LQT3 accounts for 8-10% of patients with congenital LQTS and is caused by mutations in the SCN5A gene (30,36). SCN5A encodes for the cardiac sodium (Na+) channel, which normally opens during the initial phase of the action potential, causing an influx of Na+ and, thus, depolarization of the cell. Immediately after depolarization, the channel enters an inactivated state and stays closed for the remainder of the action potential. In LQT3, the mutant Na+ channel has impaired inactivation and opens repetitively during the plateau phase of the action potential, producing a persistent inward (depolarizing) current. This "gain of function" abnormality of the Na+ channel results in prolonged duration of the action potential and delayed repolarization. Administration of Na+ channel blockers, such as mexiletine (31) or flecainide (1), shorten the QT interval in patients with LQT3.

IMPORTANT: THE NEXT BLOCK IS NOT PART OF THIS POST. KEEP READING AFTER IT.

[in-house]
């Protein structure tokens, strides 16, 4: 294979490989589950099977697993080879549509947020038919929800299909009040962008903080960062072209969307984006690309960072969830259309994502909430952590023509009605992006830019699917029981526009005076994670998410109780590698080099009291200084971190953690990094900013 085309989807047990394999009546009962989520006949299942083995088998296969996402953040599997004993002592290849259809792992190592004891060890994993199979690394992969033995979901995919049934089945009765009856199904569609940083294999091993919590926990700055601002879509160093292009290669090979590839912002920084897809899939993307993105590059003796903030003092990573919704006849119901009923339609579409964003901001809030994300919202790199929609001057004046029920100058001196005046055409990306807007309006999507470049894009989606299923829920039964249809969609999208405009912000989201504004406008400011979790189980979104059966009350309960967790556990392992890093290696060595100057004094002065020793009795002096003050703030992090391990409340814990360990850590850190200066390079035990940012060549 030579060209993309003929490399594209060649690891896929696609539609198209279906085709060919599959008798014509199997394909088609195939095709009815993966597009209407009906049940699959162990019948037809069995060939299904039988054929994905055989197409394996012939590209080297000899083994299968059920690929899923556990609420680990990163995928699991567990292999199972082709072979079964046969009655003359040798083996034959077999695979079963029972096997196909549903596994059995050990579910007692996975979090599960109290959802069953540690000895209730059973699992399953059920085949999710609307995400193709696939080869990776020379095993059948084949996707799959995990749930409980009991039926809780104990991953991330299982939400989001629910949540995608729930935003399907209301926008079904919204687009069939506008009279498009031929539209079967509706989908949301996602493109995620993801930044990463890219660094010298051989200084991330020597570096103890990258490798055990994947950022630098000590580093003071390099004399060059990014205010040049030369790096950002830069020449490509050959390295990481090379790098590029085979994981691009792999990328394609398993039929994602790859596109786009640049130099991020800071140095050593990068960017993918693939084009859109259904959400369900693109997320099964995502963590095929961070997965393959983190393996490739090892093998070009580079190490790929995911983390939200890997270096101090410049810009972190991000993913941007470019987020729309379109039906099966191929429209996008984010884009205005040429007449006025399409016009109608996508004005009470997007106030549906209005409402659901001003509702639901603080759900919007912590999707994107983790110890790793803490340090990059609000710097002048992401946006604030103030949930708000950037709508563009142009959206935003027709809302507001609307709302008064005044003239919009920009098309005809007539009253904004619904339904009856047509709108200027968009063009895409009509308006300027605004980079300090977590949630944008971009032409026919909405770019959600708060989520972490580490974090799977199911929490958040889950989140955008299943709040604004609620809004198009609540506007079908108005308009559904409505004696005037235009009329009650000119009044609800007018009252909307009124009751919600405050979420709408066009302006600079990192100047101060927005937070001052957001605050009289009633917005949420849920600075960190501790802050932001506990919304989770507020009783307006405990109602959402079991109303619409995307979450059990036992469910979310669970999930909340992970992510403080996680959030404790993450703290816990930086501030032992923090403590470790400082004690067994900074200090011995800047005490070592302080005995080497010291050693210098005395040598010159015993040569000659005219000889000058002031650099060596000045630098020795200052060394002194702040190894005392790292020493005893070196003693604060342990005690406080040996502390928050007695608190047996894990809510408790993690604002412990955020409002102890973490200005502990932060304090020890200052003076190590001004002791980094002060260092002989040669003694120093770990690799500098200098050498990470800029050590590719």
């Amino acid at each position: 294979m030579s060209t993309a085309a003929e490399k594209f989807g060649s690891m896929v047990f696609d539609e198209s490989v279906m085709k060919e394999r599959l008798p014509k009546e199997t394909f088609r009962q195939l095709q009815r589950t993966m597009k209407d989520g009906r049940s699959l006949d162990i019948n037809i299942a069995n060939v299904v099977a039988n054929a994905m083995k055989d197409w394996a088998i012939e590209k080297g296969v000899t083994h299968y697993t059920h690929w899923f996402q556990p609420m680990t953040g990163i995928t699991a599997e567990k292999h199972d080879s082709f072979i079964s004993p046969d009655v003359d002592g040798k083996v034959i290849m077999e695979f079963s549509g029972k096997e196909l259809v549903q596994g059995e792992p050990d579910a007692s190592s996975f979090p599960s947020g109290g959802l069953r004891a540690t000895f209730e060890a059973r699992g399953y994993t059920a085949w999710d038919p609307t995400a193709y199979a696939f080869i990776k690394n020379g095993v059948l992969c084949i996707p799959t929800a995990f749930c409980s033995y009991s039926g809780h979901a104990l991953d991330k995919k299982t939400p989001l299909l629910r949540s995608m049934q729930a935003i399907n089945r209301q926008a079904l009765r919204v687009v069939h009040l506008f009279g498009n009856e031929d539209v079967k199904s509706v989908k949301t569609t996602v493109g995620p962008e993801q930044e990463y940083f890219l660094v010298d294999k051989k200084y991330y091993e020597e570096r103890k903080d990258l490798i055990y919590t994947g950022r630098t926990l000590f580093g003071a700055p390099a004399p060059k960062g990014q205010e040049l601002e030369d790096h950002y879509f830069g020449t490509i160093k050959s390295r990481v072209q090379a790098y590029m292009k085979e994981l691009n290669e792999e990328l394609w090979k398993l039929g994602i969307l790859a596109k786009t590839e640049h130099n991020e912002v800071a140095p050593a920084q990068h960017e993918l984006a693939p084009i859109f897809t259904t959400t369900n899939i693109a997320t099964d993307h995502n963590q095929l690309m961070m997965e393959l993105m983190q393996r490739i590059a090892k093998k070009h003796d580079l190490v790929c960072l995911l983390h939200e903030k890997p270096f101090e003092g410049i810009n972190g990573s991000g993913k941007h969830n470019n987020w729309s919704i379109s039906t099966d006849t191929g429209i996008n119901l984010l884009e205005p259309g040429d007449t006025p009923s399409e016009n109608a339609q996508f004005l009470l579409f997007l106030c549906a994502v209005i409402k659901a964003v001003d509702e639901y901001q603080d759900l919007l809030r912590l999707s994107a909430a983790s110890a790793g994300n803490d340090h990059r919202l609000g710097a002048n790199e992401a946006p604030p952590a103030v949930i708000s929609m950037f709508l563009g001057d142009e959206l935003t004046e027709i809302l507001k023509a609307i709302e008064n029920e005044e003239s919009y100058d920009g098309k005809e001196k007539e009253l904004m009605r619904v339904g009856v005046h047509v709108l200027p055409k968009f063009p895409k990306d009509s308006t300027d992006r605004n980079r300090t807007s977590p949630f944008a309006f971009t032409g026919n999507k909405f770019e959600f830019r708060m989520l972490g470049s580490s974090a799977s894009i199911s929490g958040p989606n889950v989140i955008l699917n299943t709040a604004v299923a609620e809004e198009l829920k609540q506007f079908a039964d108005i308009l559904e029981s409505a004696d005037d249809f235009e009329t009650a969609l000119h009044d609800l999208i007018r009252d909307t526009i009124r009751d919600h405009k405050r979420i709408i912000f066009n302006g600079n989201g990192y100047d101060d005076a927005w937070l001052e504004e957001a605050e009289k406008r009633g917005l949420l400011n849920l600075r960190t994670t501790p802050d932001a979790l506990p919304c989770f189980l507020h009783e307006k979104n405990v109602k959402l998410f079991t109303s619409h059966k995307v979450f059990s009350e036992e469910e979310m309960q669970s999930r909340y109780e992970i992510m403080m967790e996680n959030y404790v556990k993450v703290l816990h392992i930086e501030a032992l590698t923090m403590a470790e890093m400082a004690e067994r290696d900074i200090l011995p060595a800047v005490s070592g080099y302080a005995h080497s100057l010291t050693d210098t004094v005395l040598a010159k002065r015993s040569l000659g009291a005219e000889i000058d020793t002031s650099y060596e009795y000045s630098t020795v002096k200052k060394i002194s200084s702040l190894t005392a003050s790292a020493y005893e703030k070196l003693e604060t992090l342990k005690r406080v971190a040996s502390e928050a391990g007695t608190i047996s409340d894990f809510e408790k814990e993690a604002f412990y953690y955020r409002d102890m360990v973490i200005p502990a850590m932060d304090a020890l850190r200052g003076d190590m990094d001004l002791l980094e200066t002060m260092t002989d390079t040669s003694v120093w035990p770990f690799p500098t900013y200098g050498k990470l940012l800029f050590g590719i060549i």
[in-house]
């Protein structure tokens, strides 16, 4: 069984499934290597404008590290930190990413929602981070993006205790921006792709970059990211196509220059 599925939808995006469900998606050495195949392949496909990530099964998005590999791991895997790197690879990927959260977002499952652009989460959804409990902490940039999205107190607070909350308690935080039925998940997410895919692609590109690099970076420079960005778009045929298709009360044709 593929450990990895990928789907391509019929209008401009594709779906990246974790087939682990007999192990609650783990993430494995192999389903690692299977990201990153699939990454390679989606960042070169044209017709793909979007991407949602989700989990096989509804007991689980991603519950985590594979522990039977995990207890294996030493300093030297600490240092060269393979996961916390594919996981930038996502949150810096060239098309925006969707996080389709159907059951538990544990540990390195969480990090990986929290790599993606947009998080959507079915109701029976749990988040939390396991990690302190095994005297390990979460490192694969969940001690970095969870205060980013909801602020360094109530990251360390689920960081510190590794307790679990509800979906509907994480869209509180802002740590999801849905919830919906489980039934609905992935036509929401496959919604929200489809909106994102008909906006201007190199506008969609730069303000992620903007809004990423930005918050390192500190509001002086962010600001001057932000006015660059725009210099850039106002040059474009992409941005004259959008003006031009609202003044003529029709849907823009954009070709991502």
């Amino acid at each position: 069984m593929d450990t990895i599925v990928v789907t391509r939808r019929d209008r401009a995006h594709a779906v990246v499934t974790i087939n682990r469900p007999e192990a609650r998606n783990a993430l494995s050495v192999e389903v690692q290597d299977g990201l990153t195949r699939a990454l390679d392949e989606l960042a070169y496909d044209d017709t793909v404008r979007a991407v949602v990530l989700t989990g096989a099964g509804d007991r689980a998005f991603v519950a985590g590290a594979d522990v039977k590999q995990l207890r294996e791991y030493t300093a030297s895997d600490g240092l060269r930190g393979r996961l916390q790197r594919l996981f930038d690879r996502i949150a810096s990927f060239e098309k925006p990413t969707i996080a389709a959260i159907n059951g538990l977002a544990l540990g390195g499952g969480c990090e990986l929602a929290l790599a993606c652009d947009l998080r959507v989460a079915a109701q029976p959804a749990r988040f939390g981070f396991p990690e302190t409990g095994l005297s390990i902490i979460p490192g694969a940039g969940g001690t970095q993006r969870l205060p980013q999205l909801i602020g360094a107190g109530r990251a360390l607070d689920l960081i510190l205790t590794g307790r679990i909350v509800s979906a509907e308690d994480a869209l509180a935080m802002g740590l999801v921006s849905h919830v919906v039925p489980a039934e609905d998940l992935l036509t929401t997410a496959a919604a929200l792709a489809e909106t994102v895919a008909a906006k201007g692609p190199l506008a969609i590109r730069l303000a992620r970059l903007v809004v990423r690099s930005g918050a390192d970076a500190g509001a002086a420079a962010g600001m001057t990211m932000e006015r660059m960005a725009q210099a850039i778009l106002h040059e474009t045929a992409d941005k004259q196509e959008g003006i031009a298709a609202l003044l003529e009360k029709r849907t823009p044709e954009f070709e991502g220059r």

LQT4 is caused by a loss-of-function mutation in the ankyrin-B gene, which results in marked sinus node dysfunction and prolonged repolarization, possibly by increasing the late inward Na+ current (16).
LQT5 accounts for 3% of cases of congenital LQTS (36). The mutant gene KCNE1 (or minK) encodes the β-subunit of the IKs potassium channel (36).
LQT6 accounts for 2% of patients with congenital LQTS and is caused by a mutation in the KCNE2 (or MiRP1) gene, which encodes the β-subunit of IKr (36).
LQT7 is a rare autosomal-dominant disorder called Andersen syndrome and is characterized by periodic paralysis, skeletal dysmorphic features, and QT prolongation (40).
Timothy syndrome could be classified as LQT8. It is a recently described disorder, characterized by prolongation of the QT interval, lethal arrhythmias, webbing of fingers and toes, congenital heart disease, hypoglycemia, and behavioral and developmental defects (37).
The majority of the available data on clinical manifestations, risk stratification, and treatment derive from studies examining the most common genotypes LQT1-LQT3 (Table 1). The rarity of LQT4-LQT8 precludes making evidence-based conclusions and genotype specific recommendations for athletes carrying those mutations.